Thursday, February 14, 2013

Shallow tillage direct seeding

The challenge now I am facing with rice/sesame/cow pea cultivation is the lack of uniform germination. I felt germination is better with tillage and as part of this was reading the book 'The Natural Way of Farming' once again to see the initial experiments of Fukuoka San. He has done lots of experiments before coming to the success and here is a section from the


Shallow-tillage direct seeding: 22 pounds of each barley and rice seed may be sown together in the autumn and field raked. An alternative is to lightly till the field with a plow to a depth of 2 inches, then sow clover and barley seed and cover the the seed with rice straw. Or after shallow tilling, a planter may be used to plant seed individually or drill.Good
results can be had in water-leak paddy fields by using this method first, and then later switching to no-tillage cultivation. Success in natural farming depends on how well shallow, evenly sown seeds germinate.


The book clearly says uniform germination is the key and suggest to use 22 pounds (9.9Kg) of rice seeds per quarter acre, i.e - 39.6Kgs per acre which is a good quantity of seeds which will make sure, uniform germination. In conventional method locally they suggest to use 33Kgs per acre, while in transplanting using SRI method, just 3Kgs is used per acre, since only single rice plant is put in every 1 feet distance.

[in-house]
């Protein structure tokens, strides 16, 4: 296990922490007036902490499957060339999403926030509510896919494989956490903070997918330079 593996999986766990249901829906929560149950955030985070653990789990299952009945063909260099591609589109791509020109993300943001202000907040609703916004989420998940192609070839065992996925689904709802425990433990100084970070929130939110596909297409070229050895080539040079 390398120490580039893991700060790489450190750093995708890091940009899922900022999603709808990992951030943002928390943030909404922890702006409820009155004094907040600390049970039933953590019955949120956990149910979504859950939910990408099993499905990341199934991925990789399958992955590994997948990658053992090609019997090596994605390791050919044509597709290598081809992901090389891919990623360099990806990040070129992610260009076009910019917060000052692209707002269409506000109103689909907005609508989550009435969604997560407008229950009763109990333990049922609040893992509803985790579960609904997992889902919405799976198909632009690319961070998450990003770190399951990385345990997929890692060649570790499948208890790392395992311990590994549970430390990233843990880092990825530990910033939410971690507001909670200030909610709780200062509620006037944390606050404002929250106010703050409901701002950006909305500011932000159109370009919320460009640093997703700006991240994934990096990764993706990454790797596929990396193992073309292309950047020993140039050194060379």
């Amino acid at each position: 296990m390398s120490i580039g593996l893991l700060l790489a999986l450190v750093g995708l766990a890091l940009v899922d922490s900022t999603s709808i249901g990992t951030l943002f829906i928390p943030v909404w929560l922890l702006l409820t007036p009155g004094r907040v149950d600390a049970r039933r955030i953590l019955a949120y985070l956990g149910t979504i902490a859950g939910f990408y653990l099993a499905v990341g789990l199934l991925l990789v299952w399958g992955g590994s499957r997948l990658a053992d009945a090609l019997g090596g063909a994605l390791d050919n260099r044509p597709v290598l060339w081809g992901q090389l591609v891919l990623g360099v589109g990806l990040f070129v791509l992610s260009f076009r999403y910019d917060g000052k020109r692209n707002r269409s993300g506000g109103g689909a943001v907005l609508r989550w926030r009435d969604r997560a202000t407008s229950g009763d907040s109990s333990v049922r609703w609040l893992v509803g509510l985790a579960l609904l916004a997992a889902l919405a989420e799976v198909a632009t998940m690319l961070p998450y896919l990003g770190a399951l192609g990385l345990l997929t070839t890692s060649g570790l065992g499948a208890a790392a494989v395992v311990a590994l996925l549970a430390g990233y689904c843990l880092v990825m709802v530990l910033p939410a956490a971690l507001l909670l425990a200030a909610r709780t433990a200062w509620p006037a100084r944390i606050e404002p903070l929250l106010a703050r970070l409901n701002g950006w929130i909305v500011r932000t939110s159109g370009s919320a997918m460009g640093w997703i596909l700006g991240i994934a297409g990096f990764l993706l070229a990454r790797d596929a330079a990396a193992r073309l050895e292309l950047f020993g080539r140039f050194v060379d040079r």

In addition to this, book suggests to go for shallow tillage initially and later switching to no-tillage.


Farming enthusiast said...

Can you please elaborate the tillage implements used by in your farming operations ? also in your experience , what is the optimum depth for ploughing/tillage ?

Nandakumar said...

I used what is called a soil raker similar to shown in the I originally bought this tool to keep the mulch aside.

After putting the seeds, I just raked the soil so that it is not seen on the top, so probably assumes it is being disturbed for < 1cm


Unknown said...

I read that cow pea is a good starter for sandalwood. Are you trying some out? It may not establish, but sandalwood is such a slow growing tree, it won't really bother your crops, and if it survives, it would be a cash crop for a boost later on.

Nandakumar said...

Yes, I am growing cowpea in some places, I am slowly getting the hang of establishing it uniformly